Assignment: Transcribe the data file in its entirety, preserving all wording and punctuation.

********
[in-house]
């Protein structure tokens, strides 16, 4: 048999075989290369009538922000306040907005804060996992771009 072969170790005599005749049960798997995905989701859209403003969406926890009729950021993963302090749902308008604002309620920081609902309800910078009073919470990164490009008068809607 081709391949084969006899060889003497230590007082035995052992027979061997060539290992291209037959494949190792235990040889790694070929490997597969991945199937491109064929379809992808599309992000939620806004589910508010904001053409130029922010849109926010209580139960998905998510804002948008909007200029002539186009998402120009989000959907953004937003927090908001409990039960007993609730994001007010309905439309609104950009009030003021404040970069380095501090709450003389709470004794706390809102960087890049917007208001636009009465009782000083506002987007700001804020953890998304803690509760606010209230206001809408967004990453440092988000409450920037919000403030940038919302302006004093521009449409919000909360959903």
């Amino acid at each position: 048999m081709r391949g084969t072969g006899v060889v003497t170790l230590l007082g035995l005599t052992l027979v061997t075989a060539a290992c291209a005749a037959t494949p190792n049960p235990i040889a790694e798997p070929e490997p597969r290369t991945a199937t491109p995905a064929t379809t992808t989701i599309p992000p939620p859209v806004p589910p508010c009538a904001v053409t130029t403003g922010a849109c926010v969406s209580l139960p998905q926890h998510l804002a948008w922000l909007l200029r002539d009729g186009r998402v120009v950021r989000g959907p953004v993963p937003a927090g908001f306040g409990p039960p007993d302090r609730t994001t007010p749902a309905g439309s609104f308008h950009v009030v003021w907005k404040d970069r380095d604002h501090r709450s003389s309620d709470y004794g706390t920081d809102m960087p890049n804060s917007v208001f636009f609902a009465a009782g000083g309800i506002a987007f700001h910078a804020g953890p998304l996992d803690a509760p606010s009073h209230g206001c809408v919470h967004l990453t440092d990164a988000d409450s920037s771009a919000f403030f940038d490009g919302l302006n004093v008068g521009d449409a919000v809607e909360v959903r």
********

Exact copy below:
[in-house]
């Protein structure tokens, strides 16, 4: 048999075989290369009538922000306040907005804060996992771009 072969170790005599005749049960798997995905989701859209403003969406926890009729950021993963302090749902308008604002309620920081609902309800910078009073919470990164490009008068809607 081709391949084969006899060889003497230590007082035995052992027979061997060539290992291209037959494949190792235990040889790694070929490997597969991945199937491109064929379809992808599309992000939620806004589910508010904001053409130029922010849109926010209580139960998905998510804002948008909007200029002539186009998402120009989000959907953004937003927090908001409990039960007993609730994001007010309905439309609104950009009030003021404040970069380095501090709450003389709470004794706390809102960087890049917007208001636009009465009782000083506002987007700001804020953890998304803690509760606010209230206001809408967004990453440092988000409450920037919000403030940038919302302006004093521009449409919000909360959903």
């Amino acid at each position: 048999m081709r391949g084969t072969g006899v060889v003497t170790l230590l007082g035995l005599t052992l027979v061997t075989a060539a290992c291209a005749a037959t494949p190792n049960p235990i040889a790694e798997p070929e490997p597969r290369t991945a199937t491109p995905a064929t379809t992808t989701i599309p992000p939620p859209v806004p589910p508010c009538a904001v053409t130029t403003g922010a849109c926010v969406s209580l139960p998905q926890h998510l804002a948008w922000l909007l200029r002539d009729g186009r998402v120009v950021r989000g959907p953004v993963p937003a927090g908001f306040g409990p039960p007993d302090r609730t994001t007010p749902a309905g439309s609104f308008h950009v009030v003021w907005k404040d970069r380095d604002h501090r709450s003389s309620d709470y004794g706390t920081d809102m960087p890049n804060s917007v208001f636009f609902a009465a009782g000083g309800i506002a987007f700001h910078a804020g953890p998304l996992d803690a509760p606010s009073h209230g206001c809408v919470h967004l990453t440092d990164a988000d409450s920037s771009a919000f403030f940038d490009g919302l302006n004093v008068g521009d449409a919000v809607e909360v959903r």